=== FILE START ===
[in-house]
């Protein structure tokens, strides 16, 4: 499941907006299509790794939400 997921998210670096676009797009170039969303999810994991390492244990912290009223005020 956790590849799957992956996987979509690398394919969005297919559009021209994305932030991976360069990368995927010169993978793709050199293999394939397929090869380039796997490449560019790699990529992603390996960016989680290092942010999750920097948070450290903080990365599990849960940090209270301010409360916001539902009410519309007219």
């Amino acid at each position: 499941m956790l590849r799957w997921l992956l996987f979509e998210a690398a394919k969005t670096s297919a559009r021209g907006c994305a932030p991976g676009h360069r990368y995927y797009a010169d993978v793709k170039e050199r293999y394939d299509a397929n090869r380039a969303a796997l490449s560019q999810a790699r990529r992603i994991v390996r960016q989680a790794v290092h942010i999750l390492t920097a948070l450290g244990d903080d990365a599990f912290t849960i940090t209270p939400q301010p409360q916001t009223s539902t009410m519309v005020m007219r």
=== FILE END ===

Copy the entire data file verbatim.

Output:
[in-house]
């Protein structure tokens, strides 16, 4: 499941907006299509790794939400 997921998210670096676009797009170039969303999810994991390492244990912290009223005020 956790590849799957992956996987979509690398394919969005297919559009021209994305932030991976360069990368995927010169993978793709050199293999394939397929090869380039796997490449560019790699990529992603390996960016989680290092942010999750920097948070450290903080990365599990849960940090209270301010409360916001539902009410519309007219």
């Amino acid at each position: 499941m956790l590849r799957w997921l992956l996987f979509e998210a690398a394919k969005t670096s297919a559009r021209g907006c994305a932030p991976g676009h360069r990368y995927y797009a010169d993978v793709k170039e050199r293999y394939d299509a397929n090869r380039a969303a796997l490449s560019q999810a790699r990529r992603i994991v390996r960016q989680a790794v290092h942010i999750l390492t920097a948070l450290g244990d903080d990365a599990f912290t849960i940090t209270p939400q301010p409360q916001t009223s539902t009410m519309v005020m007219r």